My own losses, as I have said, were numerous. But in compensation for what I lost, I acquired two important new convictions: that it takes all sorts to make a world and that the established spiritual values are fundamentally correct and should be maintained. I call these opinions "new," though both are at least as old as civilisation and though I was fully convinced of their truth before I started. But truths the most ancient, the most habitually believed, maybe endowed for us as the result of new experience with an appearance of apocalyptic novelty. There is all the difference in the world between believing academically, with the intellect, and believing personally, intimately, with the whole living self. A deaf man who had read a book about music might be convinced, theoretically, that Mozart was a good composer. But cure his deafness, take him to listen to the G minor Symphony; his conviction of Mozart's greatness would become something altogether new.

Of the fact that it takes all sorts to make a world I have been aware ever since I could read. But proverbs are always platitudes until you have personally experienced the truth of them. The newly arrested thief knows that honesty is the best policy with an intensity of conviction which the rest of us can never experience. And to realise that it takes all sorts to make a world one must have seen a certain number of the sorts with one's own eyes. Having seen them and having in this way acquired an intimate realisation of the truth of the proverb, one finds it hard to go on complacently believing that one's own opinions, one's own way of life are alone rational and right. This conviction of man's diversity must find its moral expression in the practice of the completest possible tolerance.

But if travel brings a conviction of human diversity, it brings an equally strong conviction of human unity. It inculcates tolerance, but it also shows what are the limits of possible toleration. Religions and moral codes, forms of government and of society are almost endlessly varied, and each has a right to its separate existence. But a oneness underlies this diversity. All men, whatever their beliefs, their habits, their way of life, have a sense of values. And the values are everywhere and in all kinds of society broadly the same. Goodness, beauty, wisdom and knowledge, with the human possessors of these qualities, the human creators of things and thoughts endowed with them, have always and everywhere been honoured.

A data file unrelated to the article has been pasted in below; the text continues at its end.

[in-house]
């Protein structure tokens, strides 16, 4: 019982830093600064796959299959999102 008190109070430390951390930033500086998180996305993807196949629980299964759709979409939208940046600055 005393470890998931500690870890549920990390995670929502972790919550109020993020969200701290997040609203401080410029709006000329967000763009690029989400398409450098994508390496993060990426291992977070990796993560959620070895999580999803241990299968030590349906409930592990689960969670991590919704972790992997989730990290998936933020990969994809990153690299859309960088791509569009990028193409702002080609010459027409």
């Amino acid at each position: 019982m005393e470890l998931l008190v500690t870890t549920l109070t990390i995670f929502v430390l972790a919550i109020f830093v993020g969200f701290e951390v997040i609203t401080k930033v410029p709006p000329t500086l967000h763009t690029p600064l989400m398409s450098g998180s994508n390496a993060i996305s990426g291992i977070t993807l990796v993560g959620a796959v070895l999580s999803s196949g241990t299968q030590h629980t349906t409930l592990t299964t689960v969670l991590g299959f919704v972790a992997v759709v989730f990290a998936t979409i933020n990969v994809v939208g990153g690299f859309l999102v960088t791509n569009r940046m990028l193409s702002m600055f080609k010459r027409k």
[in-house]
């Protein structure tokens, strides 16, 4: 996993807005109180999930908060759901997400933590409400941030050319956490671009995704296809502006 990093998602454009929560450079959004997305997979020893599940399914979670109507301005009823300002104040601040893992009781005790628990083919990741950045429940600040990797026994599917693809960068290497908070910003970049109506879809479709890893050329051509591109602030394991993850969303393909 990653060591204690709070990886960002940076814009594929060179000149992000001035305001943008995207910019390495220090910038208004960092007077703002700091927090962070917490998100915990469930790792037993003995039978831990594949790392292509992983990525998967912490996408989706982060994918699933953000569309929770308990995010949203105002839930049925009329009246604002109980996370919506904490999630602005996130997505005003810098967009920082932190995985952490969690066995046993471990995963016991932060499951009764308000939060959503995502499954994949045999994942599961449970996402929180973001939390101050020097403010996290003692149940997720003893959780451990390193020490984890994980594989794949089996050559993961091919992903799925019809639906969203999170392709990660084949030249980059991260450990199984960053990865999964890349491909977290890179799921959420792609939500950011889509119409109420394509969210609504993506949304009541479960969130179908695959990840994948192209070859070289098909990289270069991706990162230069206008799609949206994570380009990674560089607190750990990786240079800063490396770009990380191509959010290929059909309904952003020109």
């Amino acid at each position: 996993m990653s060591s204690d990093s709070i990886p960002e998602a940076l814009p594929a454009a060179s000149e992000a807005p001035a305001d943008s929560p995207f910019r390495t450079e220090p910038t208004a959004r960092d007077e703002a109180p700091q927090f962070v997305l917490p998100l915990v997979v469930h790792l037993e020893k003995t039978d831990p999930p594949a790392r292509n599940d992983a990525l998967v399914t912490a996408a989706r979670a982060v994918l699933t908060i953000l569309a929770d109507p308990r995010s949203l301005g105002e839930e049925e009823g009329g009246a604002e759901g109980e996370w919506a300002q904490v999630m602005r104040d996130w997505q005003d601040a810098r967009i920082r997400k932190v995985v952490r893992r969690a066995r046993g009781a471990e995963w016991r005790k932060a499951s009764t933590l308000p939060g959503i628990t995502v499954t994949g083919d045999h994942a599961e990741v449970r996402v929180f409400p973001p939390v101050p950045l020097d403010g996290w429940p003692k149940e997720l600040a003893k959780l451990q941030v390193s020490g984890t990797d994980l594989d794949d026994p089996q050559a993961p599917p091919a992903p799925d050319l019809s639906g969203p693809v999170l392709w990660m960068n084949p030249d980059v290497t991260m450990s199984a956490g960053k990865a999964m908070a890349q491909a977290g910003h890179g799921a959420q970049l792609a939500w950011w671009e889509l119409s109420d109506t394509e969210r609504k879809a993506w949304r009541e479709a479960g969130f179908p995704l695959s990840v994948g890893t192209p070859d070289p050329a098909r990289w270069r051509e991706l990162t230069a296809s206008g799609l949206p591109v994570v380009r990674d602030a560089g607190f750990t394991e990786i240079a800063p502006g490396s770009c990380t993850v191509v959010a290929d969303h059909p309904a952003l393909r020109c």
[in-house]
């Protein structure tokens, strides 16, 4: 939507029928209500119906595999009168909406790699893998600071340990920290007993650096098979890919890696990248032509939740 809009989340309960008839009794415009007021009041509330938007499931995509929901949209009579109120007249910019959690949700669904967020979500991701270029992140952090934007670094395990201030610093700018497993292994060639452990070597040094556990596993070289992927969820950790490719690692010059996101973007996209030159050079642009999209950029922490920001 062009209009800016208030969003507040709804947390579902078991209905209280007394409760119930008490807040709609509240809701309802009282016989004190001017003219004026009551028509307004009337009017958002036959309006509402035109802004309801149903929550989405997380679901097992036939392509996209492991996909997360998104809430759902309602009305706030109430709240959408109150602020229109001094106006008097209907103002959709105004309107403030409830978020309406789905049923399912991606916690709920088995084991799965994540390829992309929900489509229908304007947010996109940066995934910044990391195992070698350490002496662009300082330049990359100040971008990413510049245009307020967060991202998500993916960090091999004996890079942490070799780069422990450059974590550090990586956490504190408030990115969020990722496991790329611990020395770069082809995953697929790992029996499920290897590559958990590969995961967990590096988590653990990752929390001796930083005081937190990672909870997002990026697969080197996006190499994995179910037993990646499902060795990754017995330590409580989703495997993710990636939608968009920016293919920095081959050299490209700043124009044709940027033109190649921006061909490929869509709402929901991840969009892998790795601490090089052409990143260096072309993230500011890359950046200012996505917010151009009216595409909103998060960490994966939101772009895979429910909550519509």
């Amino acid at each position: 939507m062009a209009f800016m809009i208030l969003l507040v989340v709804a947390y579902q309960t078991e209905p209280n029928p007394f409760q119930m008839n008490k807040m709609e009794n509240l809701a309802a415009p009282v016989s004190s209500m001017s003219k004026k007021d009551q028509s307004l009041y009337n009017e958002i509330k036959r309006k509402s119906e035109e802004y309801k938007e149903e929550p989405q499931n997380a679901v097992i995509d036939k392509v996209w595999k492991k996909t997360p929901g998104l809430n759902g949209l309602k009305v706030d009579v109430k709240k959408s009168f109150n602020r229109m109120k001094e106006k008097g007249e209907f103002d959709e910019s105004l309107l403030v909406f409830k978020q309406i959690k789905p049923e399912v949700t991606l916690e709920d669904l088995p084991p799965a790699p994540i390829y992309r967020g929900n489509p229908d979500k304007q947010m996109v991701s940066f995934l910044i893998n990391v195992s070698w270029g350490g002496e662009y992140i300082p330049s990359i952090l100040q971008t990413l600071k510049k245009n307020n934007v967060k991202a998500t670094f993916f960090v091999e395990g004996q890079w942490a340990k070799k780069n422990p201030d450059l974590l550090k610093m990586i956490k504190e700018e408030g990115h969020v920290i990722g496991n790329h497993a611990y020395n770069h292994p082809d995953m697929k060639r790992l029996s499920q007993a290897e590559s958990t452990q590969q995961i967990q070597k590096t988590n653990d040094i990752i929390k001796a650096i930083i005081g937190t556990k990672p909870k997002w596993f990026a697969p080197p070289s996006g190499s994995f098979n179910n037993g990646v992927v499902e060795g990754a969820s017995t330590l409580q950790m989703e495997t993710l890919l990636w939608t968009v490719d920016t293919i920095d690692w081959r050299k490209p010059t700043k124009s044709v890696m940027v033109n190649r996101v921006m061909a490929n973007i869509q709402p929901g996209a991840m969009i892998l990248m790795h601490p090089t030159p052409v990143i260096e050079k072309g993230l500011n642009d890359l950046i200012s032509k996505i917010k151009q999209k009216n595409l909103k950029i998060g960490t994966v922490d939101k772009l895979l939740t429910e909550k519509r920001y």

Our sense of values is intuitive. There is no proving the real existence of values in any way that will satisfy the logical intellect. Our standards can be demolished by argumentation; but we are nonetheless right to cling to them. Not blindly, of course, not uncritically. Convinced by practical experience of man's diversity, the traveller will not be tempted to cling to his own inherited national standard, as though it were necessarily the only true and unperverted one. He will compare standards; he will search for what is common to all; he will observe the ways in which each standard is perverted, he will try to create a standard of his own that shall be as far as possible free from distortion. In one country, he will perceive the true, fundamental standard is distorted by an excessive emphasising of hierarchic and aristocratic principles; in another by an excess of democracy. Here, too much is made of work and energy for their own sakes; there, too much of mere being. In certain parts of the world he will find spirituality run wild; in others a stupid materialism that would deny the very existence of values. The traveller will observe these various distortions and will create for himself a standard that shall be, as far as possible, free from them — a standard of values that shall be as timeless, as uncontingent on circumstances, as nearly absolute as he can make them. Understanding diversity and allowing for it, he will tolerate, but not without limit. He will distinguish between harmless perversions and those which tend actually to deny or stultify the fundamental values. Towards the first he will be tolerant. There can be no compromise with the second.


In Okinawa, I respectfully presented Huxley's conclusions to my supervisor. I hoped, perhaps a little naively, that it might change his mind about the world, and that he might perhaps exploit it in order to gain something from the irreplaceable experience that the Navy was granting him. In his own defense, he denied that he was closed-minded about other cultures, but that everything he had learned from his experience, which he knew was impossible to refute, had confirmed what he suspected from the beginning - that he was supremely lucky to have been born an American, and that it was cause for celebration, not skepticism.

I had to agree with him that being born in America was an extreme stroke of luck, given the alternative of being born in so many of the places in which we disembarked. But such luck has not prevented me from becoming an expatriate, a transplanted American. My Americanness is something that I cherish, and that is impossible for me to hide, even if I could be mistaken for an Aussie, a German, a Swede, or any of the other expats who call the Philippines their home away from home. When we encounter one another in the street, all that is necessary for us to acknowledge our shared enthusiasms is a nod or a smile, in which volumes of astonishment are encapsulated.